asking questions during interviews

Posted: May 14, 2015
By: Clay Cerny


I was working with a very accomplished client today. He’s held roles in senior management in several industries. When he describes himself, he presents his versatility as an asset. The problem is that few employers would need his full range of skills.

His challenge is to learn what the employer needs and present himself as the solution to that company’s problem. How can he do this? Listen carefully, and ask questions. I urge clients that I coach for interview preparation to ask these two questions

  1. What are the top three challenges I’ll face in this position?
  2. Describe someone who has been successful in this role?

These questions will let you understand what an employer needs and present your skills and experience in a way that fits what the company is looking for. Put the employer first, and it will be more likely that you’ll receive good job offers.

Posted: March 20, 2013
By: Clay Cerny

A client called me about a job interview that didn’t go well.  The employer asked my client to explain how he would support one of the company’s programs.  My client answered in general terms that he knew sounded terrible.  What was the problem?  He didn’t know what the program was.  It’s a new program, and there is no information posted about it online.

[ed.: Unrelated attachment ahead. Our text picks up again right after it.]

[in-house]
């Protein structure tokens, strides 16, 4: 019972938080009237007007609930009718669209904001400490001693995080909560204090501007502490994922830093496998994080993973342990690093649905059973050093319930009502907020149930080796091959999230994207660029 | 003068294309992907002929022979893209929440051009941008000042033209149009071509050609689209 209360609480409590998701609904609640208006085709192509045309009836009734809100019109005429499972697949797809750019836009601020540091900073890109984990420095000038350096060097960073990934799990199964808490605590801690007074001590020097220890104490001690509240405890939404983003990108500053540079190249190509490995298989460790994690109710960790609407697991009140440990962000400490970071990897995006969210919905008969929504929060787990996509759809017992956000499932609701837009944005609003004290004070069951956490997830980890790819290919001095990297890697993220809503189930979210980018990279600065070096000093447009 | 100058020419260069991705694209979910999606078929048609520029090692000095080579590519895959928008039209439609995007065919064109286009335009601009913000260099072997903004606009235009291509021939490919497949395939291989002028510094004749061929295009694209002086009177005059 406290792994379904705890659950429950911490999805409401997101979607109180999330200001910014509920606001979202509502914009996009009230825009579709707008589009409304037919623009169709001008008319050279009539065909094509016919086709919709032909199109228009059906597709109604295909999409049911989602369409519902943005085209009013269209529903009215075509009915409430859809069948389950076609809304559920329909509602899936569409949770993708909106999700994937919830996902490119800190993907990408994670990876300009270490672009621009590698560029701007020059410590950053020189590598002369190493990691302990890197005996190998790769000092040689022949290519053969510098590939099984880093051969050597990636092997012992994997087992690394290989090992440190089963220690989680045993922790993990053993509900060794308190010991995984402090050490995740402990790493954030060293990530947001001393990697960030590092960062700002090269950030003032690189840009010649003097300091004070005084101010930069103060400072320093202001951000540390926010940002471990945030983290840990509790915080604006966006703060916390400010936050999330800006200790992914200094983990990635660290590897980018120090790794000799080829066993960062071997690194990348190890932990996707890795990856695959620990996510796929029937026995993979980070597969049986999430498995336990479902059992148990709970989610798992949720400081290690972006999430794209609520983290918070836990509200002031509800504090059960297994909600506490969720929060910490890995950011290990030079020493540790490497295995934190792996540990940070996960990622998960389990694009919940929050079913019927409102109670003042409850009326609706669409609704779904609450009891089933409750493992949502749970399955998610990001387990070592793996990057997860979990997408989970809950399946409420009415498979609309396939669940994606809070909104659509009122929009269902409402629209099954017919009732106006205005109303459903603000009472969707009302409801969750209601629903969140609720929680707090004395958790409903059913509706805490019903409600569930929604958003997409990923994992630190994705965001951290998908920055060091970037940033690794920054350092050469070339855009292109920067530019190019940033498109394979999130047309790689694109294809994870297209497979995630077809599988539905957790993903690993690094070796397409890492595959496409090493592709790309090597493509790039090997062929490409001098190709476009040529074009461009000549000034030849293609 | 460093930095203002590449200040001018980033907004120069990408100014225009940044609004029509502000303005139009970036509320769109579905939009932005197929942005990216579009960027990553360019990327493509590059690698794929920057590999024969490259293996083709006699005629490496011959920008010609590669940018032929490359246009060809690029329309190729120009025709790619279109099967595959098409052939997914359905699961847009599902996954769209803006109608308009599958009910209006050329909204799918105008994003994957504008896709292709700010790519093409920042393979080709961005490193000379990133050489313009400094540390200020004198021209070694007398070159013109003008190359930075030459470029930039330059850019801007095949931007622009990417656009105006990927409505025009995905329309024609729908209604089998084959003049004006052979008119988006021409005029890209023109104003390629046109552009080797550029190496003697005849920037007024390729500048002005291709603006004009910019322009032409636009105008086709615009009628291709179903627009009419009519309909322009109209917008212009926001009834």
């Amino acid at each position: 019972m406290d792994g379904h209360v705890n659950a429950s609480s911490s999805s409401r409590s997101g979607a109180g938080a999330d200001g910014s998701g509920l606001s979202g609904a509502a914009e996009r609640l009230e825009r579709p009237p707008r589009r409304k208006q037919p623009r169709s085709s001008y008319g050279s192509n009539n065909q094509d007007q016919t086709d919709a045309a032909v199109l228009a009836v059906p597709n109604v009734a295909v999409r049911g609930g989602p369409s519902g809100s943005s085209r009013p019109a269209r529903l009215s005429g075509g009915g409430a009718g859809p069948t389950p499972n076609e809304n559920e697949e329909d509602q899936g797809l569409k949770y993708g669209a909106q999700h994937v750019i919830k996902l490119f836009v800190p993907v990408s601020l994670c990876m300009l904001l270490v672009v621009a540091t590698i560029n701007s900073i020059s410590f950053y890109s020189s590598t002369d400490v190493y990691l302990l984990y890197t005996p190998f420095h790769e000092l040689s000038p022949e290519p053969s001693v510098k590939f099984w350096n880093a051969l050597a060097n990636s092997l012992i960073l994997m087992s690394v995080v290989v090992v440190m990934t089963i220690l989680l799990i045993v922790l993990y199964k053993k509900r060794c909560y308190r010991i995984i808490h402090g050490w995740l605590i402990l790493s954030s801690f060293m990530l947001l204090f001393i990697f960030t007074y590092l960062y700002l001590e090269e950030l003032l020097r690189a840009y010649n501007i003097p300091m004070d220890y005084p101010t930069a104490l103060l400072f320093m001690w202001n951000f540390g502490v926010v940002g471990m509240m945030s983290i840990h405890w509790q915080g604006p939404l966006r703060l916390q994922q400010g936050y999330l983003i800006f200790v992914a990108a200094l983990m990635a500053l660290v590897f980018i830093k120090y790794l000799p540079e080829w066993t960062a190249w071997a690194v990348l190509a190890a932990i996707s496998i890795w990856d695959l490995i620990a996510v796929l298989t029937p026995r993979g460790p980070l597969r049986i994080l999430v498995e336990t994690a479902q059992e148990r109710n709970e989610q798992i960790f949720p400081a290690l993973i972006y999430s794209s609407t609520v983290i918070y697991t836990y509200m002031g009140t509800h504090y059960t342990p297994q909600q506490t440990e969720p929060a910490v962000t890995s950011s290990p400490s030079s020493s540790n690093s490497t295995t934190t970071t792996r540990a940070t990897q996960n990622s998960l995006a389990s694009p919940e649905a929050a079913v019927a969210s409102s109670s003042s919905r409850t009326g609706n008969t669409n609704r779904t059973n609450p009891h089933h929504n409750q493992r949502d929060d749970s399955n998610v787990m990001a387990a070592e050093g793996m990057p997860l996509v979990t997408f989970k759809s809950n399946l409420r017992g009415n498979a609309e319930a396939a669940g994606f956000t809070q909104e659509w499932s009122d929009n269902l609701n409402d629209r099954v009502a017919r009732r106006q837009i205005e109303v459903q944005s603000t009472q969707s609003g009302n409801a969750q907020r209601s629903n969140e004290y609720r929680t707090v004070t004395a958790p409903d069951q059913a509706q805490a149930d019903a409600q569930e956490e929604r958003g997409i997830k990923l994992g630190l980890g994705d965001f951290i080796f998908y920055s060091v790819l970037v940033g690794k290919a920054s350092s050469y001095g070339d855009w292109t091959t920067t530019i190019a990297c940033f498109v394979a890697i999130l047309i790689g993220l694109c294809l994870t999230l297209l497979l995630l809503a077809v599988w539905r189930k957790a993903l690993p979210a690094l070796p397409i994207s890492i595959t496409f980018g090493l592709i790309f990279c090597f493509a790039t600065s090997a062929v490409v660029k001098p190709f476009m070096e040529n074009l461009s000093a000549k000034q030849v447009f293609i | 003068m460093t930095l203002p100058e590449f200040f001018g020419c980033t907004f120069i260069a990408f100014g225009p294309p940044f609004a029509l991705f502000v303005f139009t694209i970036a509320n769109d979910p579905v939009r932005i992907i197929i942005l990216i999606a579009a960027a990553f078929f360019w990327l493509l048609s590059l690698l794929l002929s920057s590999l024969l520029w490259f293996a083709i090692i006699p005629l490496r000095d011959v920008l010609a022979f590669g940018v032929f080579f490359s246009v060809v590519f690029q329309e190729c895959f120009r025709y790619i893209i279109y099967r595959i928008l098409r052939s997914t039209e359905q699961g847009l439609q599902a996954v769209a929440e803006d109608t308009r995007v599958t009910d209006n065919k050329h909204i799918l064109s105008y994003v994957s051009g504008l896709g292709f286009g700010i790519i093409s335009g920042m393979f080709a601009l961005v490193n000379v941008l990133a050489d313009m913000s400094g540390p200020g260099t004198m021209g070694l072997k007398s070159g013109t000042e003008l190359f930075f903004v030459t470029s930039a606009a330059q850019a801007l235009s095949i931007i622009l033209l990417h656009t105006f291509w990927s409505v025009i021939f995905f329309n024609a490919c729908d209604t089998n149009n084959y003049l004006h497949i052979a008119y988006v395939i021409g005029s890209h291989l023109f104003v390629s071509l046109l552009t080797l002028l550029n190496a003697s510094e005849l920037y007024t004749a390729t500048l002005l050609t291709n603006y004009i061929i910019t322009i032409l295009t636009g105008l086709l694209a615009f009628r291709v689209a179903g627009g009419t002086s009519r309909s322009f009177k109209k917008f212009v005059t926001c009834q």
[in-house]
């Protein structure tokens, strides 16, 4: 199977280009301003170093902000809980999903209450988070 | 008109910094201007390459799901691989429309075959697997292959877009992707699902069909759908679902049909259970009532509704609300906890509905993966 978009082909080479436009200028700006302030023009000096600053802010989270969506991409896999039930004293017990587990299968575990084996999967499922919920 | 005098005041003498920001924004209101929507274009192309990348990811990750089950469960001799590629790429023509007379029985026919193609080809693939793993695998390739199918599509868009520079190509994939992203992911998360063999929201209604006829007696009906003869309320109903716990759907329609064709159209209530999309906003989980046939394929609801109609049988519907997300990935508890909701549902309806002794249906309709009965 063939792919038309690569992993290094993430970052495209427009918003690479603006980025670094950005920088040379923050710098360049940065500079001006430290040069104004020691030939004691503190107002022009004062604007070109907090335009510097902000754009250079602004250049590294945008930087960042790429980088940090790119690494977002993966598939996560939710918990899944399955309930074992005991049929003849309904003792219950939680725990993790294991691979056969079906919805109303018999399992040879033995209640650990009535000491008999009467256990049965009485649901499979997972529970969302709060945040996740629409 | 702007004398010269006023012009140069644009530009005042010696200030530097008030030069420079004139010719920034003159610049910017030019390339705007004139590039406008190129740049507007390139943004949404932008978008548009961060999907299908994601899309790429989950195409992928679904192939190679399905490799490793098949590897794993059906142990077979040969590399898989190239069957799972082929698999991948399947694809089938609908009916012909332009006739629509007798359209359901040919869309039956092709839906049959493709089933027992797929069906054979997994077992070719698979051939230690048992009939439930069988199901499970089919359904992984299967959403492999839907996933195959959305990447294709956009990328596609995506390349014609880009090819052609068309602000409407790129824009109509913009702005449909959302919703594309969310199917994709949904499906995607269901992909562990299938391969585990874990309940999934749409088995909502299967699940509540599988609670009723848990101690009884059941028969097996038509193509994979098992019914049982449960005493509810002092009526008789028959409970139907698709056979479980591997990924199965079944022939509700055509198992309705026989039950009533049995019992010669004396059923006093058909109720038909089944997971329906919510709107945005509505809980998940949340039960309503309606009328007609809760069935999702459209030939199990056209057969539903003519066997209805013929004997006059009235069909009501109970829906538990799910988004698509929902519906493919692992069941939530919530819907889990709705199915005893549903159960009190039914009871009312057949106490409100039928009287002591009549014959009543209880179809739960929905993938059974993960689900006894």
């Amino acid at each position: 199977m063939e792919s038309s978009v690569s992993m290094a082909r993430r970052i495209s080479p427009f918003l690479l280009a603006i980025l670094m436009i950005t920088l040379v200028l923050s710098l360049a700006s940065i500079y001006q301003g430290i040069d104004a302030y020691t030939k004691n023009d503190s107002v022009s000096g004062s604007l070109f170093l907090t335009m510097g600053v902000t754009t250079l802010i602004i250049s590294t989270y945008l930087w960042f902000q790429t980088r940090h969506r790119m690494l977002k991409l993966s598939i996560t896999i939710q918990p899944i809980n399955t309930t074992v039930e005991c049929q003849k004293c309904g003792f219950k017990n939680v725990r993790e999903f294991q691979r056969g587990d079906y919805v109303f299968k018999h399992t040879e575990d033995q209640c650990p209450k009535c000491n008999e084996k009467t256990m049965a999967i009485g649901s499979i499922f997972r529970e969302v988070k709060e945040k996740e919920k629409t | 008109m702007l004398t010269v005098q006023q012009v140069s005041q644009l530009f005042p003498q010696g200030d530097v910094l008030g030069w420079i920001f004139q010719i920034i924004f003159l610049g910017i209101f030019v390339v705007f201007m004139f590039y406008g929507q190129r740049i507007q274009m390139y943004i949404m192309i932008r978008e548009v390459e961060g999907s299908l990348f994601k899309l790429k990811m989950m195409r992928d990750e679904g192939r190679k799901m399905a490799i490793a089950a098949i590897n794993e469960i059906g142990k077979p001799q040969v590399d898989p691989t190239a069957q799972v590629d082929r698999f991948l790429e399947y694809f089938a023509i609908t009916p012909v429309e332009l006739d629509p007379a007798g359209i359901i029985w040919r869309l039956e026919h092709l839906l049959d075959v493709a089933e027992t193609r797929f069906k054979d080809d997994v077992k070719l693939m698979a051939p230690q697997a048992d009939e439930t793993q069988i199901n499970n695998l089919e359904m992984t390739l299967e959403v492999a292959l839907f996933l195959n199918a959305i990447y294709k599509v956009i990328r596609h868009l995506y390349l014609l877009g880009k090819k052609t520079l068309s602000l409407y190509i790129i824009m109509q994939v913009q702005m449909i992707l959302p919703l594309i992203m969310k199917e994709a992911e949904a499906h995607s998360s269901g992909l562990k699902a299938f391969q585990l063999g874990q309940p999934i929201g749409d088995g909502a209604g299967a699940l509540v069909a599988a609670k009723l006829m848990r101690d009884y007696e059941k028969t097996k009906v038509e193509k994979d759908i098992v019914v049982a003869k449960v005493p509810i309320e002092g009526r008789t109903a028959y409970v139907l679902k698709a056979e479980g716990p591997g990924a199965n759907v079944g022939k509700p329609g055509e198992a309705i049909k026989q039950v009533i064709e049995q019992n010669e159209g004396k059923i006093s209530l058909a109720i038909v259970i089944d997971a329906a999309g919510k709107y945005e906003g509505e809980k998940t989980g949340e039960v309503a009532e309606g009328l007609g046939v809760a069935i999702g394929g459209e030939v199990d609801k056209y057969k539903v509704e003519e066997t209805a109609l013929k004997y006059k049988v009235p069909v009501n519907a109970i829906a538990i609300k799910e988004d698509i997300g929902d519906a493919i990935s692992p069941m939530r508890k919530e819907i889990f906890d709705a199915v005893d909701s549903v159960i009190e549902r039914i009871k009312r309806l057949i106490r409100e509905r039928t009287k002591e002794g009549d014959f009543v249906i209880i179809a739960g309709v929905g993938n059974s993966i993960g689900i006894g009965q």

What should he have done?  Ask a clarifying question.  If an employer asks a question that is not clear, it is perfectly acceptable for a job candidate to ask for clarification.  My client should have asked, “Can you tell me more about the program?”

In other interviews, clients have been asked questions that involve being overqualified or underqualified.  On the surface, these questions make no sense, since such an applicant would not get an interview.  In this situation, an applicant should ask, “Why do you say I am overqualified (or underqualified)?”  Once that question is clarified, it will be easier to give a good answer and speak to the interviewer’s real concern.

Some clients are afraid to ask such questions.  They think it is rude to question the person who is supposed to ask the question.  That’s a bad way to think about interviews.  A good interview is a conversation and dialogue, not a test with right and wrong answers.  In any normal conversation, you would ask for clarification.  Do the same thing during a job interview.  You can’t answer a question unless you know what it means.